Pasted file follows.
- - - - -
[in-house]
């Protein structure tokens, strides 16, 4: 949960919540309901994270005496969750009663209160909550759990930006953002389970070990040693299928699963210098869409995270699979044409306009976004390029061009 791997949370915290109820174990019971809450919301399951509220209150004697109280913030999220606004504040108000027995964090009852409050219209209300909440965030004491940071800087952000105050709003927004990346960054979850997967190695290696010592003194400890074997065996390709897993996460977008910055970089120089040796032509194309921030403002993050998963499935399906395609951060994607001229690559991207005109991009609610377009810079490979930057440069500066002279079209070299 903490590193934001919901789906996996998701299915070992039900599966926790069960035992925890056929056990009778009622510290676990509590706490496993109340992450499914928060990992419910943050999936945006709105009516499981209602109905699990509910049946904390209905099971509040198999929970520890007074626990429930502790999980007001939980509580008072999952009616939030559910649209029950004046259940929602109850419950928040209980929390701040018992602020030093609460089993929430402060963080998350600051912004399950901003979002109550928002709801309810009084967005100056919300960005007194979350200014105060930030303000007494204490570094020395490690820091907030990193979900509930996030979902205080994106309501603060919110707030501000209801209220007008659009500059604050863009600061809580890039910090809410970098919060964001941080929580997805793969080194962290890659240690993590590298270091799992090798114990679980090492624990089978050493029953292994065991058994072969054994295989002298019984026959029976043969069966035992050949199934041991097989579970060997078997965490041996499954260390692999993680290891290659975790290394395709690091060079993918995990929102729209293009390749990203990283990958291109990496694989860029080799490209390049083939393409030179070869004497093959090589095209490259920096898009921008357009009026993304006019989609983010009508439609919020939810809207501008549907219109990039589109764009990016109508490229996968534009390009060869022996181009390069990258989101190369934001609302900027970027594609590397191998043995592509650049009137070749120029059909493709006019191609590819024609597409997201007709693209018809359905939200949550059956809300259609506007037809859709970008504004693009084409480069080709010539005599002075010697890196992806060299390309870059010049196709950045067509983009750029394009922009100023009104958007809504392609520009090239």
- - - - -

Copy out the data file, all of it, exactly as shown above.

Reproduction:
[in-house]
């Protein structure tokens, strides 16, 4: 949960919540309901994270005496969750009663209160909550759990930006953002389970070990040693299928699963210098869409995270699979044409306009976004390029061009 791997949370915290109820174990019971809450919301399951509220209150004697109280913030999220606004504040108000027995964090009852409050219209209300909440965030004491940071800087952000105050709003927004990346960054979850997967190695290696010592003194400890074997065996390709897993996460977008910055970089120089040796032509194309921030403002993050998963499935399906395609951060994607001229690559991207005109991009609610377009810079490979930057440069500066002279079209070299 903490590193934001919901789906996996998701299915070992039900599966926790069960035992925890056929056990009778009622510290676990509590706490496993109340992450499914928060990992419910943050999936945006709105009516499981209602109905699990509910049946904390209905099971509040198999929970520890007074626990429930502790999980007001939980509580008072999952009616939030559910649209029950004046259940929602109850419950928040209980929390701040018992602020030093609460089993929430402060963080998350600051912004399950901003979002109550928002709801309810009084967005100056919300960005007194979350200014105060930030303000007494204490570094020395490690820091907030990193979900509930996030979902205080994106309501603060919110707030501000209801209220007008659009500059604050863009600061809580890039910090809410970098919060964001941080929580997805793969080194962290890659240690993590590298270091799992090798114990679980090492624990089978050493029953292994065991058994072969054994295989002298019984026959029976043969069966035992050949199934041991097989579970060997078997965490041996499954260390692999993680290891290659975790290394395709690091060079993918995990929102729209293009390749990203990283990958291109990496694989860029080799490209390049083939393409030179070869004497093959090589095209490259920096898009921008357009009026993304006019989609983010009508439609919020939810809207501008549907219109990039589109764009990016109508490229996968534009390009060869022996181009390069990258989101190369934001609302900027970027594609590397191998043995592509650049009137070749120029059909493709006019191609590819024609597409997201007709693209018809359905939200949550059956809300259609506007037809859709970008504004693009084409480069080709010539005599002075010697890196992806060299390309870059010049196709950045067509983009750029394009922009100023009104958007809504392609520009090239």